Since 9/11, more than 2 million men and women have deployed to Iraq, Afghanistan and other conflict zones as part of the war on terror. With up to 20 percent now reporting symptoms of post-traumatic stress disorder, both they -- and their families – must cope with the invisible wounds of war. Symptoms of PTSD can include irritability, isolation, agitation, jumpiness, nightmares, sleep disturbances and substance abuse. All of these can take a toll not just on the person with PTSD, but on their loved ones as well. Dr. Jo Sornborger, director of psychologic health for the UCLA Health Operation Mend program, specializes in the unique mental health needs of veterans and their families. Operation Mend provides advanced surgical and medical treatment, as well as comprehensive psychological support, for post 9/11 service members, veterans and their families. Too often, Sornborgor says, families tend to continuously focus the majority of their physical, emotional and mental resources into taking care of the family member with PTSD, inadvertently creating an imbalance that can both constrain the veteran’s healing and further stress the family. Sornborger points out, however, that a psychological injury such as post-traumatic stress does not mean a person is incapable of contributing to the family’s ability to function as a unit. “It might seem easier to avoid including the injured vet into the daily routines of household, but this strategy comes at a significant cost to the whole family in the long run. It often leaves them drained of internal resources, resentful and can erode the self-worth of the injured veteran,” says the licensed clinical psychologist. “If the family recalibrates the resource distribution, the household will run more efficiently, be more cohesive and everyone will feel like they belong and have a purpose.” To interview Dr.Sornborgor, please contact Amy Albin, UCLA Health Sciences Media Relations, at (310) 267-7095 or ** UCLA Health Operation Mend ( provides advanced surgical and medical treatment as well as comprehensive psychological support for post 9/11 service members, veterans and their families. It also offer an intensive, six-week outpatient treatment program for PTSD and TBI in a collaboration between Wounded Warrior Project® and three other  academic medical centers, including Emory Healthcare, Massachusetts General Hospital and Rush University Medical Center, in cooperation with the U.S. Department of Veterans Affairs.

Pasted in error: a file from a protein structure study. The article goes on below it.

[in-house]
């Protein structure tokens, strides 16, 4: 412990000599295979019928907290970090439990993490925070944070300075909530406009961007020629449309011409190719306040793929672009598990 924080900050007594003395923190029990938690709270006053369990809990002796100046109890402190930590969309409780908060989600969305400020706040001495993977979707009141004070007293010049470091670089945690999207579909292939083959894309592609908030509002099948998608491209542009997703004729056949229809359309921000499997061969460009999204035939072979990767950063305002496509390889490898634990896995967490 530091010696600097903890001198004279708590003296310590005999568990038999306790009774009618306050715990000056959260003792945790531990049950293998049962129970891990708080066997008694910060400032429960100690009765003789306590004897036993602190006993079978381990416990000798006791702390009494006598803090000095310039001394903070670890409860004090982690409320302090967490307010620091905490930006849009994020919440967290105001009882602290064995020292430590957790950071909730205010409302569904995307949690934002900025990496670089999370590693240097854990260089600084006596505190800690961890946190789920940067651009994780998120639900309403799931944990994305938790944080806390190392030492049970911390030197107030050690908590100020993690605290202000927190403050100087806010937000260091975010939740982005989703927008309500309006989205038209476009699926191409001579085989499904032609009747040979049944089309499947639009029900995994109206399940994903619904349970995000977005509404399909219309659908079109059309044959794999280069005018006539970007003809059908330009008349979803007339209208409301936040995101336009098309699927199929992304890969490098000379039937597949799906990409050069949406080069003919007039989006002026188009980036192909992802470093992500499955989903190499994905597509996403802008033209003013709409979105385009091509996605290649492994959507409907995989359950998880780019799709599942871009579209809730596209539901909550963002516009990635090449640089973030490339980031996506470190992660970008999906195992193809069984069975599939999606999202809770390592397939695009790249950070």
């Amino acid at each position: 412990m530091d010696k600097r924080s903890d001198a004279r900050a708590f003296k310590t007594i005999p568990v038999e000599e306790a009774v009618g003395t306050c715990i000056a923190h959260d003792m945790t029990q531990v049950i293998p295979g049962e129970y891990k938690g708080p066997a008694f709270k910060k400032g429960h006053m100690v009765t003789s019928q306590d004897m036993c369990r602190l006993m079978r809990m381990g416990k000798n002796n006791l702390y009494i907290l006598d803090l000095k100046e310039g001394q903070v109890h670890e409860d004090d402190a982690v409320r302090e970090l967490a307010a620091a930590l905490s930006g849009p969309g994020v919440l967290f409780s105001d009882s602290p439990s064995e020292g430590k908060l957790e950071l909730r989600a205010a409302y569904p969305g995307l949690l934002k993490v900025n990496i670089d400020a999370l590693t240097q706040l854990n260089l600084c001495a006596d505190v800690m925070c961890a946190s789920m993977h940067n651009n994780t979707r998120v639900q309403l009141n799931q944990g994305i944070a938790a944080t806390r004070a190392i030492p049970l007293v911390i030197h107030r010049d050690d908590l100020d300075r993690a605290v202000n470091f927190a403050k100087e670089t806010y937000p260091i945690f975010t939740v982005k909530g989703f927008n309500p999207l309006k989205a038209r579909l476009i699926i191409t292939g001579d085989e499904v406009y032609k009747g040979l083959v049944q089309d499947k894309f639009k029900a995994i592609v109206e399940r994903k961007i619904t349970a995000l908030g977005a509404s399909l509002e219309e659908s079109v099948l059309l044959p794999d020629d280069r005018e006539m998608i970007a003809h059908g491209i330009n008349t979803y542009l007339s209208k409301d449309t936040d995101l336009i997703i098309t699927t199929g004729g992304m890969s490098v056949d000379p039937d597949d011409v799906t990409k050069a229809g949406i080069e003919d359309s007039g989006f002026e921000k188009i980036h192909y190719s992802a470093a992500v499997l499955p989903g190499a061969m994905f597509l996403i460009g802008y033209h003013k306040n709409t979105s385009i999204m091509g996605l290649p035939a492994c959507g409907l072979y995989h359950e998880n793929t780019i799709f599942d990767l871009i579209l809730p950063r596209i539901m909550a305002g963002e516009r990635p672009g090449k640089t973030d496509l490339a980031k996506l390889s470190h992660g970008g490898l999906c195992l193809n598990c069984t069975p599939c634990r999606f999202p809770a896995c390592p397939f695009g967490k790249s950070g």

The severity of symptoms can be reduced for individuals with emerging post-traumatic stress disorder through the use of smart phone apps, according to a new study published in the August edition of the journal Cyberpsychology, Behavior, and Social Networking by researchers at the Uniformed Services University (USU).About 10 to 20 percent of U.S. service members returning from Iraq and Afghanistan are believed to have post-traumatic stress disorder (PTSD), associated with impaired physical and mental health, as well as overall functional status.  Sub-threshold PTSD, defined by an insufficient number of symptoms or severity to meet the full criteria of PTSD, is even more common than PTSD. Sub-threshold PTSD also has a 25 percent progression rate to the full disorder, which underscores the importance of early intervention. Considering prior studies have shown it may be more beneficial to address sub-threshold PTSD with lower intensity treatment, researchers at USU’s Center for Neuroscience and Regenerative Medicine (CNRM), in collaboration with the National Intrepid Center of Excellence at the Walter Reed National Military Medical Center, sought to test the feasibility and effectiveness of using not-so-intense smart phone apps to help reduce sub-threshold PTSD symptoms. The researchers provided apps to 144 service members and military family members identified as having sub-threshold PTSD.  The apps were designed to foster engagement in social activities, while promoting relaxation, psychoeducation, and controlled breathing and meditation – approaches that have been linked with enhanced resilience and reduced likelihood of mental health conditions.  Participants were divided into a randomized group and a control group, a majority of which were men and service members, and about half had been deployed to Iraq or Afghanistan. Every day for six weeks, the researchers sent text messages to the randomized group as reminders to use the apps on a daily basis. Meanwhile, the control group received daily texts with inspirational quotes, but weren’t directed to use the apps. Participants in both groups, regardless of whether they were directed to use the apps, reported reduced symptoms of PTSD, anxiety, and depression during the six-week period. However, the group receiving daily texts prompting them to use the apps, did report using the apps more.Participants used a variety of apps, including Tactical Breather, created by the National Center for Telehealth and Technology, a component of the Defense Centers of Excellence for Psychological Health and Traumatic Brain Injury.  This app was designed to teach service members how to use breathing to control their stress, emotions, and physiological responses to stress. Other apps featured techniques to help with relaxation and positive thinking via mindfulness exercises, inspirational quotes, and coping statements.  Both groups of participants reported their reduced symptoms were sustained after three months, but after around six to 12 months, some showed a partial relapse. The researchers suggest evidence of relapse in general is not unexpected since PTSD, depression and anxiety are often more chronic than acute conditions. “Smartphone apps are easy to use anywhere, anytime, so military personnel could even use them just before, or during, deployment to help cope with the stress of deployment,” said Dr. Michael J. Roy, professor of medicine at USU and a retired Army colonel.  Dr. Roy was lead author on the study, funded by CNRM. The researchers also suggest this app-based approach, on a long-term basis, could be beneficial in continuing to reduce sub-threshold PTSD symptoms over time, though further studies will need to be conducted. Automatic alerts could be set up on an individual’s phone, the researchers said, to help promote use of these apps on a long-term basis, or they could be promoted in follow-up visits to their primary or behavioral health care providers.Roy’s study co-authors include Dr. Michelle Costanzo, with USU’s Center for Neuroscience and Regenerative Medicine, Dr. Krista Highland, with USU’s Department of Military and Emergency Medicine, and Dr. Cara Olsen, with USU’s Department of Preventive Medicine and Biostatistics.